About five years ago I purchased a pair of full-Boehm clarinets in B♭ and A. At the time I wrote, “the first thing I have to do is find a case for these guys,” but only now have I gotten around to doing something about it.
Actually, about a year ago I purchased a cheap WWBW-branded double clarinet case because I had read a forum post that it could be modified for full-Boehm instruments. But when it arrived the case itself was narrower than the lower joints of the A clarinet, so it obviously wasn’t going to work.
Later I read that an SKB model 320 single clarinet case could be modified with a hammer to hold a full-Boehm instrument. I ordered two of them. They arrived last week. Modification by hammer was relatively straightforward.
After modification, the Bb full-Boehm clarinet does fit in the case reasonably well. (See top image.) Unfortunately, the A full-Boehm clarinet is simply too long for the case. (See bottom image.) Fortunately, I only hammered one of the two cases. I can return the pristine one for a refund.
For the moment I’m storing the A clarinet in an old Conn case that is similar to the one linked here except it’s in much rougher shape. The lower joint doesn’t fit in any of the slots but it does fit in the large compartment at the bottom. I have encased the lower joint in bubble wrap so it won’t bounce around. The upper joint, barrel, and bell fit in the slots. It’s not ideal, but it’s better than nothing.
The search for a better case (singe or double but preferably a double) continues.
Amati still makes full-Boehm clarinets in the Czech Republic. An Amati rep in Europe told me I could purchase two separate full-Boehm clarinet cases through their American distributor, though he couldn’t guarantee that my Selmers would fit. I might have been willing to take the risk but the American rep was unwilling to help me. That was in 2009. I could try again, or attempt to import one from Europe.
Most clarinet quartets consist of either four sopranos or three sopranos and a bass. Don’t get me wrong. They sound great, especially the ones with basses. But I have sometimes wondered why there aren’t quartets with four different sizes of clarinets, in the manner of most saxophone quartets.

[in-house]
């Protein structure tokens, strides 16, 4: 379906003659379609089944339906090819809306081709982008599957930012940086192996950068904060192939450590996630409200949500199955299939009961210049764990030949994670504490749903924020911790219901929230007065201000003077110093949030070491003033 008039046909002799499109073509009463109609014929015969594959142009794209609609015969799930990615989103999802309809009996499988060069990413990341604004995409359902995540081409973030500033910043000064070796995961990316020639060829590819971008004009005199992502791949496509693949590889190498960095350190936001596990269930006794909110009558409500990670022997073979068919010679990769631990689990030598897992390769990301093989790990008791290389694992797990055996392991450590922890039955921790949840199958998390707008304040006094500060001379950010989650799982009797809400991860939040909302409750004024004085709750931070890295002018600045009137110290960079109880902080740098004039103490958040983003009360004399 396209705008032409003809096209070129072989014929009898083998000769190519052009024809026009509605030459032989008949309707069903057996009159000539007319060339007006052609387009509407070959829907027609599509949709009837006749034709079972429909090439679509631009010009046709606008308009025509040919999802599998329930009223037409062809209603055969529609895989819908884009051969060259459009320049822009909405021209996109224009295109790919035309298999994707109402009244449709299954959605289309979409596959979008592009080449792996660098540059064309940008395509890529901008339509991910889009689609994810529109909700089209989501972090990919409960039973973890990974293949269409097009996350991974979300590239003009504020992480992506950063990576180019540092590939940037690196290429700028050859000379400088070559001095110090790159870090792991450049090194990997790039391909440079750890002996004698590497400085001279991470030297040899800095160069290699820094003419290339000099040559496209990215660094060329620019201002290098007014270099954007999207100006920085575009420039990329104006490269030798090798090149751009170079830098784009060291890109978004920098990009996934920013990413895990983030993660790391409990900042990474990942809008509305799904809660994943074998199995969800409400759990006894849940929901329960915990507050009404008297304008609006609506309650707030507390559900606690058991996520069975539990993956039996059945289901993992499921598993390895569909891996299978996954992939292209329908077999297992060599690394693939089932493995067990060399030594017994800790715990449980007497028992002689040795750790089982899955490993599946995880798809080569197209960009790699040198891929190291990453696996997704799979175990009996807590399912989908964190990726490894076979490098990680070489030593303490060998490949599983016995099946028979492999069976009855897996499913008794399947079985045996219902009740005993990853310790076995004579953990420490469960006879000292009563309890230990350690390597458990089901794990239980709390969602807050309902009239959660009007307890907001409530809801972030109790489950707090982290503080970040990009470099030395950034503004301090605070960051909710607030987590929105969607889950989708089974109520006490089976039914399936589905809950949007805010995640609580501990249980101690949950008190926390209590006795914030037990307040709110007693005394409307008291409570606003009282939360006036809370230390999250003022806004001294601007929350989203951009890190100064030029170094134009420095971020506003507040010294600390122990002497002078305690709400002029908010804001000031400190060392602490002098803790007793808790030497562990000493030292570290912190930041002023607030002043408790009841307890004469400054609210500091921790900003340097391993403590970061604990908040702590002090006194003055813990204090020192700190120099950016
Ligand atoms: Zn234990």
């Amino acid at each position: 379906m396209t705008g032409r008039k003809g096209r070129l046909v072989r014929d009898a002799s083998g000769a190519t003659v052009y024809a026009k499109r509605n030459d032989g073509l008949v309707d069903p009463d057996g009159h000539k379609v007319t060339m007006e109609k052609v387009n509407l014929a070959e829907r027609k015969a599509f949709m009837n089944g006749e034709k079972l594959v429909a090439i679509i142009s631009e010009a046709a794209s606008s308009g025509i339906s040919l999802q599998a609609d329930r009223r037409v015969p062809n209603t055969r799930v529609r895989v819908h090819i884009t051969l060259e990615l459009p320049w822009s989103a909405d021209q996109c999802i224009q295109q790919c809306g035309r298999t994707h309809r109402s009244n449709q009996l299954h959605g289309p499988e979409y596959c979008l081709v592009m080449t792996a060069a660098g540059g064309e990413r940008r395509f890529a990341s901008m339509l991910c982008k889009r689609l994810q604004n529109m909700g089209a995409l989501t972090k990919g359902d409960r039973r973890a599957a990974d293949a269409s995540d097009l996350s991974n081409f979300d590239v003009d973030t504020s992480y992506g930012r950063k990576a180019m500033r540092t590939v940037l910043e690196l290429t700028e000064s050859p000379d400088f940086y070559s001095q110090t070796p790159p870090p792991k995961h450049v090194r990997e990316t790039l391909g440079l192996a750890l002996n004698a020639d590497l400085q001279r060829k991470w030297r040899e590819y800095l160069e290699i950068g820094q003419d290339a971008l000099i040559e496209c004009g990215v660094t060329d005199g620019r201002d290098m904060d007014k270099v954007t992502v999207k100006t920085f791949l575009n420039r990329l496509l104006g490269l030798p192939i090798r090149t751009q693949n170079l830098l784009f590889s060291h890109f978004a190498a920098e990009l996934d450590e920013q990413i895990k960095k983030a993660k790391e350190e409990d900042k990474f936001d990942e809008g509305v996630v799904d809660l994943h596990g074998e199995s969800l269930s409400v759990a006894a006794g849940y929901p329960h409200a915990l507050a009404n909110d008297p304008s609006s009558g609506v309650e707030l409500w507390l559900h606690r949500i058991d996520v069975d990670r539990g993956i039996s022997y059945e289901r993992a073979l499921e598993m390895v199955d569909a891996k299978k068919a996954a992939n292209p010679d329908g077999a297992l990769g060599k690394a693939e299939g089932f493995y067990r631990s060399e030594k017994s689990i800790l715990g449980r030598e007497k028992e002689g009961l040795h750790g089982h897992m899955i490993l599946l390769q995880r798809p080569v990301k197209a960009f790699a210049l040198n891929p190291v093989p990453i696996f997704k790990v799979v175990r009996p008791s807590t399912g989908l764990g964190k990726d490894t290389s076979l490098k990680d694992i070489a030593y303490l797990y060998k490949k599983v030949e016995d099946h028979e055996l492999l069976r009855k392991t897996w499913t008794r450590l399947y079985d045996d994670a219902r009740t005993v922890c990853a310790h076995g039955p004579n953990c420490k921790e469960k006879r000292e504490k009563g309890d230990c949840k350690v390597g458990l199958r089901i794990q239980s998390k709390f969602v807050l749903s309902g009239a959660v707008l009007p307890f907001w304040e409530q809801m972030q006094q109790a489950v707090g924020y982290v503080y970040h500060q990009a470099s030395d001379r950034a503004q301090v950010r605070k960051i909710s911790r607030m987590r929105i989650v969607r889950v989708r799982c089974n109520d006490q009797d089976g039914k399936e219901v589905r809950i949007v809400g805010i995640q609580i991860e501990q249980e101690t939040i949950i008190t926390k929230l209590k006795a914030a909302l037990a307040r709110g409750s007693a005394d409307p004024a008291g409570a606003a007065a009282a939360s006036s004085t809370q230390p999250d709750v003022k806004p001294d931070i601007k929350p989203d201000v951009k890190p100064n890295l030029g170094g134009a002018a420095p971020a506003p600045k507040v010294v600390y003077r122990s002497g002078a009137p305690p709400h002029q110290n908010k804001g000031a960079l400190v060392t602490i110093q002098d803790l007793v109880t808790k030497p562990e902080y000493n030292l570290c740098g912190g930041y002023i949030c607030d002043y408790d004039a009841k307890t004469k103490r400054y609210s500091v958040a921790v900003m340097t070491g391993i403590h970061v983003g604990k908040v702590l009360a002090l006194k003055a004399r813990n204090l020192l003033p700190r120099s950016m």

Well, I just found one. The Quartetto Italiano di Clarinetti consists of Maurizio Morganti on E♭ soprano clarinet, Carlo Franceschi on soprano clarinet, Giovanni Lanzini on alto clarinet, and Augusto Lanzini on bass clarinet.
There are three sample MP3s on the group’s web site, so you can listen to them for free. One of those tracks, Gershwin’s Lady Be Good, sounds to me like clarinets playing the exact same saxophone quartet arrangement I’m familiar with. Not that that’s a bad thing—it’s a fine arrangement.
I do have a trouble hearing four different timbres in the sample tracks, which is seldom the case when I listen to saxophone quartets. Perhaps that’s why heterogeneous clarinet quartets are rare. Each member of Quartetto Italiano di Clarinetti does also play some soprano clarinet, so some of them may be doing so in the sample tracks. What do you think? (Please leave a comment, especially if you can think of a better term than heterogeneous.)
I don’t play much B♭ soprano clarinet, but when I do I use a plateau (closed-hole) model. Plateau B♭clarinets are oddballs, but not exactly rare. Several turn up on eBay each year. That’s where I bought the Noblet plateau B♭ clarinet I play.
Plateau clarinets in A, however, are rare. Until recently I had never heard of one. That has changed, though, because I just picked up a matched set of B♭and A plateau full-Boehm Selmer Paris clarinets made in 1937. They are in pretty rough shape and I probably overpaid for them, but now I’m one step closer to world domination my goal having a nice set of “soprano bass clarinets” to play.
The horn on the left is my Noblet B♭plateau clarinet. In the middle is the Selmer Bb plateau clarinet. It’s as long as a standard A clarinet because of the extended range to low Eb (notice the fifth RH pinky key). On the right is the Selmer A plateau clarinet, which also goes down to low E♭ and is even longer.
Interestingly, the LH thumb hole is not plateau on the Selmers. (It is on the Noblet.) This is the reverse of a Mazzeo System clarinet, in which the thumb key is plateau but the other holes are open.
The first thing I have to do is find a case for these guys. (The case in which they came is falling apart and is beyond repair.) A standard Bb/A clarinet case won’t do because these horns are too long. If anyone out there has suggestions, please leave a comment.
After that I’m going to see about getting them overhauled. Just about every pad and spring needs to be replaced, and several keys need to be bent back into position. A large crack on one of the bells needs to be repaired (or probably I’ll just obtain a replacement bell) and what would seem to be an old repair of a substantial crack on the top joint of the B♭ should be scrutinized. After that, we’ll see if these things can even play in tune.